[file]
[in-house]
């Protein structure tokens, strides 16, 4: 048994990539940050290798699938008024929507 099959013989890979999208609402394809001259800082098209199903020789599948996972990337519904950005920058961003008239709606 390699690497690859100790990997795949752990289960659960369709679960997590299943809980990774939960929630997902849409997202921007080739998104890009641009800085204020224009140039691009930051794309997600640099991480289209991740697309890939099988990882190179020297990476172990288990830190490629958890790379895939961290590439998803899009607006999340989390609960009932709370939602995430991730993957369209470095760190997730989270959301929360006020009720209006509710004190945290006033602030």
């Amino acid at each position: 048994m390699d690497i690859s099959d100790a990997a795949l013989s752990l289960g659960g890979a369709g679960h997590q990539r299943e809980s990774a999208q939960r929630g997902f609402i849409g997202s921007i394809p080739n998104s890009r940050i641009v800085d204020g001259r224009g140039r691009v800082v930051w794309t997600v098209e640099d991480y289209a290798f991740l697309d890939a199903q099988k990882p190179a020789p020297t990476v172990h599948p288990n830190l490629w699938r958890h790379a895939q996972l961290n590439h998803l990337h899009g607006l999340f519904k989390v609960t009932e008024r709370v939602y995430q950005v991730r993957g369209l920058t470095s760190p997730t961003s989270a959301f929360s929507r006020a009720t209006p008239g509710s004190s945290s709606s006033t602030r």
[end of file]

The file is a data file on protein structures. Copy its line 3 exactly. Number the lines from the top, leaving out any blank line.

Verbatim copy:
């Amino acid at each position: 048994m390699d690497i690859s099959d100790a990997a795949l013989s752990l289960g659960g890979a369709g679960h997590q990539r299943e809980s990774a999208q939960r929630g997902f609402i849409g997202s921007i394809p080739n998104s890009r940050i641009v800085d204020g001259r224009g140039r691009v800082v930051w794309t997600v098209e640099d991480y289209a290798f991740l697309d890939a199903q099988k990882p190179a020789p020297t990476v172990h599948p288990n830190l490629w699938r958890h790379a895939q996972l961290n590439h998803l990337h899009g607006l999340f519904k989390v609960t009932e008024r709370v939602y995430q950005v991730r993957g369209l920058t470095s760190p997730t961003s989270a959301f929360s929507r006020a009720t209006p008239g509710s004190s945290s709606s006033t602030r």